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ACLU Of Ohio Estimates Up To $264 Million In Savings With Bail Reform

A new report from the ACLU of Ohio estimates that reforming bail would save local governments as much as $264 million a year.

The report looked at how much it costs to house inmates waiting for trial in four counties in Ohio – Athens, Cuyahoga, Franklin and Vinton counties – and came up with a statewide estimate that also factored in the added costs of pretrial services for those who are released while awaiting a trial.

“We propose that through a strong presumption of release, most people charged with a crime should be released the same day as their arrest,” said Claire Chevrier, Policy Director for ACLU of Ohio. “Unless a prosecutor or a judge is concerned that the person is a flight risk or poses a risk to a specific person, in which case a conditions of release hearing should be held.”

Representatives from ACLU of Ohio released the report Thursday with a politically diverse group of bail reform supporters, including Micah Derry from the conservative group Americans for Prosperity and Ohio Supreme Court Chief Justice Maureen O’Connor.

“You cannot point to a benefit of having someone who is not dangerous or a flight risk of being detained pre-trial,” O’Connor said.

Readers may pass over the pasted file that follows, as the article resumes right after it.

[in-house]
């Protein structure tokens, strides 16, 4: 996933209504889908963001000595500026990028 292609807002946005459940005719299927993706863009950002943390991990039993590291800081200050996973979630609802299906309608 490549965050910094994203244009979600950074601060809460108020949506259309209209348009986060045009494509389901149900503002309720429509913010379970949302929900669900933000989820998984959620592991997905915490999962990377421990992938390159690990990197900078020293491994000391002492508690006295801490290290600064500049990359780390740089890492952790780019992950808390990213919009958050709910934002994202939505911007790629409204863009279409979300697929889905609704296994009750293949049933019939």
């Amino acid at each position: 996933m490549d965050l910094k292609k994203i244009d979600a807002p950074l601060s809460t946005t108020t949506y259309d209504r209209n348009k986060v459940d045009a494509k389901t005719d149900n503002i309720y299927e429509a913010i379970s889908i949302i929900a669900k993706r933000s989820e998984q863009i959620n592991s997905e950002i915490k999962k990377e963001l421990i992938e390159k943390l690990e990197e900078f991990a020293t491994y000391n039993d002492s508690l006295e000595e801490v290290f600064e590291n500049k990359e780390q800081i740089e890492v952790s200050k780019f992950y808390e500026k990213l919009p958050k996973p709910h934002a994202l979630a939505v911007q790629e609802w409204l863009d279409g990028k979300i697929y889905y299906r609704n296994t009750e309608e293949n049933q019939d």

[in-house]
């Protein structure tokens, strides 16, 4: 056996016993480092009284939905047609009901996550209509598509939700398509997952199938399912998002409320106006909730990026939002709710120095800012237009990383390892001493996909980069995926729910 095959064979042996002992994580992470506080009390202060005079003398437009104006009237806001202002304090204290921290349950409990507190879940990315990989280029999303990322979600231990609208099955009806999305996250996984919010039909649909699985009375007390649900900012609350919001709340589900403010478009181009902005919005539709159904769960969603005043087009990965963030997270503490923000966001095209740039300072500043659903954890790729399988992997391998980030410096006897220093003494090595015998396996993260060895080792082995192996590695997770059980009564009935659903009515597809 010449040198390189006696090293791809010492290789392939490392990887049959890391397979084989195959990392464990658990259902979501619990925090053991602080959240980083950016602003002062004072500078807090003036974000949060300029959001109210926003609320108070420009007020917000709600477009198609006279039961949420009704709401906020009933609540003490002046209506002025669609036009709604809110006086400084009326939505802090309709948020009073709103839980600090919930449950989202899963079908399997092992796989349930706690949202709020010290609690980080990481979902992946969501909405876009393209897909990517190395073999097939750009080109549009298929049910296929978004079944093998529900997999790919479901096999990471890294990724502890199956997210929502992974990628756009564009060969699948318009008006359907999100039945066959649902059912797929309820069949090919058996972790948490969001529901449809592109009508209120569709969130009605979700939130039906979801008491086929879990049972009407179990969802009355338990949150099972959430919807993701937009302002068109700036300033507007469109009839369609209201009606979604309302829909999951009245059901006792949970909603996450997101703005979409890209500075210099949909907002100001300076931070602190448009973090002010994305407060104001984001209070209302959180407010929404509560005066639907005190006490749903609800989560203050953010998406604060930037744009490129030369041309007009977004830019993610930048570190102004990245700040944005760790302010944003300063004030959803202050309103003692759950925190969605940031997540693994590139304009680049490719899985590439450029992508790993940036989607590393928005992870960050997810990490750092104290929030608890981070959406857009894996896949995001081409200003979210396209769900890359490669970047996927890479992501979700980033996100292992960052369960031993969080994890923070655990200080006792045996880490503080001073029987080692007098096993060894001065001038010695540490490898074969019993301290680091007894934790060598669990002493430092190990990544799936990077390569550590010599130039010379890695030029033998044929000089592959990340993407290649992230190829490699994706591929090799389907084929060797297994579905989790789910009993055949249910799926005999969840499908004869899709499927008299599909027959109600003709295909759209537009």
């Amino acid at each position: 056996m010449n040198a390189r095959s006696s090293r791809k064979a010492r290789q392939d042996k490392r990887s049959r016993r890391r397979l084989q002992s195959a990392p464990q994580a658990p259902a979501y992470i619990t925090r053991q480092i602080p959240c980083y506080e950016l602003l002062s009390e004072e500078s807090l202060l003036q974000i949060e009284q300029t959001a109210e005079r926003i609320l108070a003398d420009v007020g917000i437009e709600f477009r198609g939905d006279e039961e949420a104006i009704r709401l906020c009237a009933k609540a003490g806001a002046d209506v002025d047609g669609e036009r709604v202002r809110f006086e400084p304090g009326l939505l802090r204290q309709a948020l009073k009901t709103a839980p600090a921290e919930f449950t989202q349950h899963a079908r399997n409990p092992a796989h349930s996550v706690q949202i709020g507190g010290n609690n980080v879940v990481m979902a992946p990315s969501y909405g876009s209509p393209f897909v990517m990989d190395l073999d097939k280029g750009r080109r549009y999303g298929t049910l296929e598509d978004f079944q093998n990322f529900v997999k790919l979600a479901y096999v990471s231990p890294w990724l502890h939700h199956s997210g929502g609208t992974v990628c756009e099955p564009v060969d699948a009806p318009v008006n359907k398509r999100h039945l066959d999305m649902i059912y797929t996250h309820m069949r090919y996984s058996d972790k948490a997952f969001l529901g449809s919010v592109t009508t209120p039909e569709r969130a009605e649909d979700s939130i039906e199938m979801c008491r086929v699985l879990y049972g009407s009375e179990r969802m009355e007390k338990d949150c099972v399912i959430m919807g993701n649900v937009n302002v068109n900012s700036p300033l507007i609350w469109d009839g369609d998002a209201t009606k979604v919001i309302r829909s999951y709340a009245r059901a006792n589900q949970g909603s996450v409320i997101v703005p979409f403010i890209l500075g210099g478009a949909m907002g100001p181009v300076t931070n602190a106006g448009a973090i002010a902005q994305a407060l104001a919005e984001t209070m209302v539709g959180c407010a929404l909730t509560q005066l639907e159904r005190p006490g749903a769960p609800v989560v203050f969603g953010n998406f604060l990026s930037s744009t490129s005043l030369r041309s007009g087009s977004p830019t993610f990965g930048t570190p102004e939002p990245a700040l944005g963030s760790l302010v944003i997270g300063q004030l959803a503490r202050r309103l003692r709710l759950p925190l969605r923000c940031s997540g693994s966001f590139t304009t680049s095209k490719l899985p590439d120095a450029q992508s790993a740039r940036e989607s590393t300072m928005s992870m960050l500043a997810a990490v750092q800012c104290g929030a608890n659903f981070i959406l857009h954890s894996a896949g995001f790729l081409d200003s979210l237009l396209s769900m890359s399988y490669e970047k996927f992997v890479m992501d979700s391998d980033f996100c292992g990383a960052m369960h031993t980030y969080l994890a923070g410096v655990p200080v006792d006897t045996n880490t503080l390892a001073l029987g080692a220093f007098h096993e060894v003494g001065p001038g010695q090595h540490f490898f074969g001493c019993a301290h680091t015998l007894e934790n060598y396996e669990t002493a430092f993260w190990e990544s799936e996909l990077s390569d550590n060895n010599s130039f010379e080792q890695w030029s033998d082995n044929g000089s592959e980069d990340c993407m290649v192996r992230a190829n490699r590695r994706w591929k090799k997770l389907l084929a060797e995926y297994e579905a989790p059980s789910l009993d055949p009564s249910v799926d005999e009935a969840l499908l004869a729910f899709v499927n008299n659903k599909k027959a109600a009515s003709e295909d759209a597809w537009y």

Cuyahoga County has worked for years to reform how bail works countywide, with little success. Each judge has discretion over pretrial release for their own cases. The Ohio Supreme Court issued new rules on setting bail this year, but leaves it up to judges to choose the “least restrictive” form of pretrial release.

“We did want to get this information in the hands of legislators so they could start considering it for the next budget round,” Chevrier said. “All of our policy proposals that are in this report are geared toward legislators. We do think that legislative action is probably the best vessel for bail reform now.”

Several states, including New York, New Jersey and Georgia have adopted bail reform recently. But New York’s movement toward a no-bail system may be rolled back after a spike in crime.

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